Early on in The Republic, Socrates contends with Thrasymachus's argument that "justice is the interest of the stronger". Socrates gives some analogies, such as the relationship that doctors have with their patients, and captains with their sailors. In these analogies, the superior serves the interest of his or her inferiors. Eventually he rounds off by saying that rulers likewise serve the interest of their subjects, and only the interest of their subjects.

Wikipedia reproduces a definition of imperium, supposedly given by A.H.M Jones, i.e. "the power vested by the state in a person to do what he considers to be in the best interests of the state". Is this definition accurate? If so, how seriously did Romans take the idea that imperium should serve the best interest of the state, and not the man wielding it? Lastly, how much was this idea influenced by Plato's point that rulers should serve only the interest of their subjects?

I am particularly interested in this last question (although the previous ones are also necessary to reach it) as I'm curious to know how much influence Plato's thoughts on ruling had on the Romans.

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    It's worth noting that Aristotle takes this idea and runs with it in the Politics. Whether a ruler pursues the common good (koinon sympheron) or his own proper good is precisely what distinguishes good and bad regimes.
    – brianpck
    Commented Nov 17, 2017 at 20:16

1 Answer 1


Instead of answering your last and main question as stated, I will try to argue why it is not answerable. The reason is in the answer to the first question: the description is not accurate.

The word imperium has a broad range of meanings. From L&S: command, order, direction, authority, command, control, supreme power, sovereignty, sway, dominion, empire, public offices, rule, control, commander, commanding officers, generals, government…

Based on that dictionary entry, I don't see how an interpretation as narrow as the one Jones suggests could be possible. To reach that, one needs to isolate a very particular class of use cases. But the choice is arbitrary; picking one of the L&S explanations over another leads to a different interpretation of imperium. At least I am unable to tell when imperium is used as a technical political term as opposed to a common word for just about any kind of power.

I do agree that "the power vested by the state in a person to do what he considers to be in the best interests of the state" is one of the many meanings of imperium, not that it characterizes the word completely. For example, newly conquered areas were brought under the Roman imperium (Caesar, de Bello Gallico: Gallia sub populi Romani imperium redacta; Cicero, Pro Lege Manilia: hodie hanc gloriam atque hoc orbis terrae imperium teneremus), which is not a power vested by the state in an individual.

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    A statement that A. H. M. Jones was plain “not accurate” on a certain Roman matter requires much more serious elaboration than a reference to L&S, I believe. Do you maybe have more references handy? Pierre Grimal wrote about the concept of imperium at some length (not the word, which can mean many things, but the heart of the concept), in his La civilisation IIRC, in an earlier Roman period than Jones would normally be assumed to focus on, and I do not remember Grimal landing very far away from him. I need to comb through the book now, however. Commented Nov 19, 2017 at 2:46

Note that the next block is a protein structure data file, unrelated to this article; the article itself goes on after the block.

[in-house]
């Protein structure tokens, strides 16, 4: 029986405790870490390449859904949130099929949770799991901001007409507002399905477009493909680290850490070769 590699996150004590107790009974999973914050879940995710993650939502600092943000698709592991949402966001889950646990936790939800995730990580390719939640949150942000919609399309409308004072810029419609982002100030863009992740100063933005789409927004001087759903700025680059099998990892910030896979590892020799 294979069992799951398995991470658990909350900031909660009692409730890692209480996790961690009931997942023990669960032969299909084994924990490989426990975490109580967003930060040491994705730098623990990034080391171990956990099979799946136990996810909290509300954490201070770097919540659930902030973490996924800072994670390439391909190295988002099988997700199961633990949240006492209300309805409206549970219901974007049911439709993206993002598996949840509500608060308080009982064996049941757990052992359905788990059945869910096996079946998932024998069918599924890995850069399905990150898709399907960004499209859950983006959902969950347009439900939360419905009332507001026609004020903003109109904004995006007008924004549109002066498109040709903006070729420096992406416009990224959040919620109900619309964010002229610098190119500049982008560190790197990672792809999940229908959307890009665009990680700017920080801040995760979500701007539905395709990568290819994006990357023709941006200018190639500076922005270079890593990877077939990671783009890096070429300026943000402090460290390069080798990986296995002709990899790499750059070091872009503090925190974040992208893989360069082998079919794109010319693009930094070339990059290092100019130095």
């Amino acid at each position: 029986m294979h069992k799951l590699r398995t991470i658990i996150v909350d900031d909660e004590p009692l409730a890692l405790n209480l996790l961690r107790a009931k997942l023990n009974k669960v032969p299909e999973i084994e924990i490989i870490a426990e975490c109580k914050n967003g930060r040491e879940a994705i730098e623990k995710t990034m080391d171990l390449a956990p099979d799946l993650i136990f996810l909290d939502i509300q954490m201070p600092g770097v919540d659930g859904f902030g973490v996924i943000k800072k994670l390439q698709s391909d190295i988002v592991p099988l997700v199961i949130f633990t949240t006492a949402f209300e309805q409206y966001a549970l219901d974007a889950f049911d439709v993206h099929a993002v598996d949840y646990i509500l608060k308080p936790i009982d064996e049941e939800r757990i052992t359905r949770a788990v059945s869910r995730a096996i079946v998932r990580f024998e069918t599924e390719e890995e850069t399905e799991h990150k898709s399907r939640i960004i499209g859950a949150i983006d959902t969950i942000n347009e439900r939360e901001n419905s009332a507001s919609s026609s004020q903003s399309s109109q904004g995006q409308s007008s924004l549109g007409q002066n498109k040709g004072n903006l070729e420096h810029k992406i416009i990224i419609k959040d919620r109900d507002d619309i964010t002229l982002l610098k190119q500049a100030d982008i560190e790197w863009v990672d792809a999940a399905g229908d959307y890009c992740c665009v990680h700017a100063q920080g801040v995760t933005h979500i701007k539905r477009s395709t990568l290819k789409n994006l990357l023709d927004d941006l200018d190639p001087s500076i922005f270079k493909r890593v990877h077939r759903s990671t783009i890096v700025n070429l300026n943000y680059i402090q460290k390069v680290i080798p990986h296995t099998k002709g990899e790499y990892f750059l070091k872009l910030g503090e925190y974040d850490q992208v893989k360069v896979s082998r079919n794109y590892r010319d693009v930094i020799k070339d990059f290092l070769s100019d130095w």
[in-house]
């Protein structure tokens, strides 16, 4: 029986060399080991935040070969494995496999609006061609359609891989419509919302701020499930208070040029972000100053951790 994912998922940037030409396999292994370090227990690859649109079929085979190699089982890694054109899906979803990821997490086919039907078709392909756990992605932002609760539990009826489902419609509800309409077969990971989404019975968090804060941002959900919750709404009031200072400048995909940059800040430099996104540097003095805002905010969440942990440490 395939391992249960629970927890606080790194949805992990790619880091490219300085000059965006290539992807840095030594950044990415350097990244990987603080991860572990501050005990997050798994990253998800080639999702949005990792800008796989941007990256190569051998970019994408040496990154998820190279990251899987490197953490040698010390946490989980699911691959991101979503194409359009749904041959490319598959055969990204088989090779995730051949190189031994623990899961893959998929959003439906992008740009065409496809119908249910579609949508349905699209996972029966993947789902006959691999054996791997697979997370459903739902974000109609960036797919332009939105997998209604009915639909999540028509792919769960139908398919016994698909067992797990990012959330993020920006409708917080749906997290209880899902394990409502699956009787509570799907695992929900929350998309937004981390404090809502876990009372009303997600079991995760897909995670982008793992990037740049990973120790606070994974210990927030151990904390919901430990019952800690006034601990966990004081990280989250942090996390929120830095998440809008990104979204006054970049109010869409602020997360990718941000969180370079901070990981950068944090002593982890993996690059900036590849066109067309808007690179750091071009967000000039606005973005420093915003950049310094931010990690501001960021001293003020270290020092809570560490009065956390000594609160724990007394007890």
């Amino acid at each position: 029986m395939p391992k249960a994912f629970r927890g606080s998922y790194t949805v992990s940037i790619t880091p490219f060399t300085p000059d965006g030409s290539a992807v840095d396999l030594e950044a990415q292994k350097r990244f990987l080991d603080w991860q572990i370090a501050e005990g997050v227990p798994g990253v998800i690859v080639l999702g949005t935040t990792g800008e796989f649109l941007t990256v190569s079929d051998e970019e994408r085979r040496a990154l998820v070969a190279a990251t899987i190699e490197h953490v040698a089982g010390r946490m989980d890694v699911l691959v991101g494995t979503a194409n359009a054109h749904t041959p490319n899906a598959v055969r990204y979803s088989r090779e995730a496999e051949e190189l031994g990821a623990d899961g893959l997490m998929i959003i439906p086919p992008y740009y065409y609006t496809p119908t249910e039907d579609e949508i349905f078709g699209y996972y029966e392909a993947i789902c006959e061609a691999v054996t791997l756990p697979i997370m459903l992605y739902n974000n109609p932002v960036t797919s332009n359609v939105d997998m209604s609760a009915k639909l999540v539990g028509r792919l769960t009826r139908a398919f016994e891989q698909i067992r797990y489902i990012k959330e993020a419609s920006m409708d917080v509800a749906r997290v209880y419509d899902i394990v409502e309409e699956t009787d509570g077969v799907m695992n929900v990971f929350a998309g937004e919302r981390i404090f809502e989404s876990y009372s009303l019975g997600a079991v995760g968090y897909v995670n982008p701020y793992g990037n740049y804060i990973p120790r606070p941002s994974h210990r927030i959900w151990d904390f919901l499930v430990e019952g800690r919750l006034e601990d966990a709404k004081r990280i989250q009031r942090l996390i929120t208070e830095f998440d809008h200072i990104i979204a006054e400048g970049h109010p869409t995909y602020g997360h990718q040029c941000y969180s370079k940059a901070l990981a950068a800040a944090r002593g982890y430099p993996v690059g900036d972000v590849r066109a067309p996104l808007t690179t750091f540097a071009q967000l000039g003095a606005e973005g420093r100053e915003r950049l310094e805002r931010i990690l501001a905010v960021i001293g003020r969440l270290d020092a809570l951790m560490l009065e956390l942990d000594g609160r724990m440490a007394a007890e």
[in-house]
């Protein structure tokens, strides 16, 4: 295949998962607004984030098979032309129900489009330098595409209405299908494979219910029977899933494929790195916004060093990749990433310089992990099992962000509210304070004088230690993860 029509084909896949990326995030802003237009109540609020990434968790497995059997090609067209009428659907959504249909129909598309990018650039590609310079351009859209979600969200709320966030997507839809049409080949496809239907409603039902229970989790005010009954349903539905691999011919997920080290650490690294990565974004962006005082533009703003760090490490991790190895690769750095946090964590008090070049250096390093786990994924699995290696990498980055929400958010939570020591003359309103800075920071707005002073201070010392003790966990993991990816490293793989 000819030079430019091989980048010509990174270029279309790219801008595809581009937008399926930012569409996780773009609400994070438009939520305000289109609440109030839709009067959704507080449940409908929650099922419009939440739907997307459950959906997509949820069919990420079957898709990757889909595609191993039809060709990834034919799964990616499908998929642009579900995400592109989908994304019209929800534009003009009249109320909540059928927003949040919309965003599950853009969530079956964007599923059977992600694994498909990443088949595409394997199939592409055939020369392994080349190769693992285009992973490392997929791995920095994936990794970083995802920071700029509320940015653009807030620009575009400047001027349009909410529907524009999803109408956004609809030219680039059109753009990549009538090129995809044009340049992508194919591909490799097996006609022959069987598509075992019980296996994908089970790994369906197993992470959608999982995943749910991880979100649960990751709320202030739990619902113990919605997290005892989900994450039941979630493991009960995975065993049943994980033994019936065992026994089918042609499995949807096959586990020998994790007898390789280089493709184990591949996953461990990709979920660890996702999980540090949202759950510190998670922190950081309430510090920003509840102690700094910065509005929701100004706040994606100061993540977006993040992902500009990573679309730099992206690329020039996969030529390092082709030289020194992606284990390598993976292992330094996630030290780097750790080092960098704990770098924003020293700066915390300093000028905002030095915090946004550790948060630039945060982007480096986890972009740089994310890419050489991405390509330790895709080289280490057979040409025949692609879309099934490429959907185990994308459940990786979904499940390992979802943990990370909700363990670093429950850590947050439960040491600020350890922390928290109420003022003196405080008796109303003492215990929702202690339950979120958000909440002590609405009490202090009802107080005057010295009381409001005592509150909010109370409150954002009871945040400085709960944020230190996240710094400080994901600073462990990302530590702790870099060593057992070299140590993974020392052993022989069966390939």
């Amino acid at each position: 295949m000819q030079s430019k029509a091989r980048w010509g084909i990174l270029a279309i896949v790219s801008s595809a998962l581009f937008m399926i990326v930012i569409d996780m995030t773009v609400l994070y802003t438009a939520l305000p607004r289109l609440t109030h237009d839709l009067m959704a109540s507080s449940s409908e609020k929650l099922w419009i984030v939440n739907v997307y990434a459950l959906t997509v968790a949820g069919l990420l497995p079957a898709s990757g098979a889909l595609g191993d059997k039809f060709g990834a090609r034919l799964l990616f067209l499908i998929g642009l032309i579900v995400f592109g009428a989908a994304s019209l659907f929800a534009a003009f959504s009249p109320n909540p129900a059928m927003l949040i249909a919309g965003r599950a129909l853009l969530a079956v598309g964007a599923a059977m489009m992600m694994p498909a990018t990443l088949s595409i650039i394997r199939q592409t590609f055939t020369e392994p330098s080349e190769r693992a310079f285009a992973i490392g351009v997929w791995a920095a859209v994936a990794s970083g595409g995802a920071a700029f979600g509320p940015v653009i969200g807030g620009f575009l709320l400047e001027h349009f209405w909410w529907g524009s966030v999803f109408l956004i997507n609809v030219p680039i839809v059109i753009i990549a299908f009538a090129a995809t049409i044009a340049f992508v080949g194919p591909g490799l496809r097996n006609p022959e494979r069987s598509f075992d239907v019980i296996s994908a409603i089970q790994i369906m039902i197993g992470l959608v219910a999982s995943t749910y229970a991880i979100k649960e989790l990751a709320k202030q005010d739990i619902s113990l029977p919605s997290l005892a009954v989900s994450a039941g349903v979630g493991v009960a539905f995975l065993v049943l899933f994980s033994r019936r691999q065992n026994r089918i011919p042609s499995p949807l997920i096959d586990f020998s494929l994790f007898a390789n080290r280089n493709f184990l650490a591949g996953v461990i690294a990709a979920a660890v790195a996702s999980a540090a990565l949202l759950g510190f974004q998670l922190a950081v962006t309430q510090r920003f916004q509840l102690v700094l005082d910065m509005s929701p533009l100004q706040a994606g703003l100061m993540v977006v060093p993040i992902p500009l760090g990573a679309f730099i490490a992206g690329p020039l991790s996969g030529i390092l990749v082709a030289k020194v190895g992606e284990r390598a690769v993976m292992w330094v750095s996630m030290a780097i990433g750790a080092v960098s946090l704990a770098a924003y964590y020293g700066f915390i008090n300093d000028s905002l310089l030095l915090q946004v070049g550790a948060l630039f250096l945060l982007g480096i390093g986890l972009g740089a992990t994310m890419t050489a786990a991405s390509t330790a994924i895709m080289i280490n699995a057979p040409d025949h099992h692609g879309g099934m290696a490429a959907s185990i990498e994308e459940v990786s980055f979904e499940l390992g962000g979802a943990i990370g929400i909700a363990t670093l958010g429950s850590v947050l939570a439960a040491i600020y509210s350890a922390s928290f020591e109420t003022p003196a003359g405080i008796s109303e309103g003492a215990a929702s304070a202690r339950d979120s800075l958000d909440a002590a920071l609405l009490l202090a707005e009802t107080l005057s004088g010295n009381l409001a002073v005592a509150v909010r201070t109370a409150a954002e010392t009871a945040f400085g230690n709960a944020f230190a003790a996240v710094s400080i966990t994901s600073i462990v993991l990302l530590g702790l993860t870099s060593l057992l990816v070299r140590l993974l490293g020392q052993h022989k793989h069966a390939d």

• @kkm I don't have more references handy (and I am currently travelling and thus less able to access some sources). I wouldn't base the criticism solely on L&S, but the quotes from Caesar and Cicero corroborate the observation that imperium can mean many kinds of power, not all covered by Jones' definition. The definition can be very accurate for a meaning of imperium, but I can't see how it could be the meaning. But as always, it is certainly possible that I am mistaken (or unable to identify the relevant use of imperium), and I would like seeing (and upvoting) other answers.
    – Joonas Ilmavirta
    Commented Nov 20, 2017 at 5:43
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    In a context, the meaning can exist, and I think I understand what is the context in the question. I'll try to write an answer, but this is one of the questions that are hard to answer in the SO context (it is easier addressed in a monograph). The answer is yes, the definition is rather accurate, yes, Romans wound kill (and did many times) for it, and its origins predate Plato's lifetime. But it's hard to expose concisely. I'll try my best. Commented Nov 20, 2017 at 6:55
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    @kkm I look forward to an answer, if you so choose. If not, the comment itself is useful.
    – ktm5124
    Commented Nov 25, 2017 at 6:09
  • @ktm5124: Sorry about sitting on it for so long, but I will! Commented Nov 27, 2017 at 9:53

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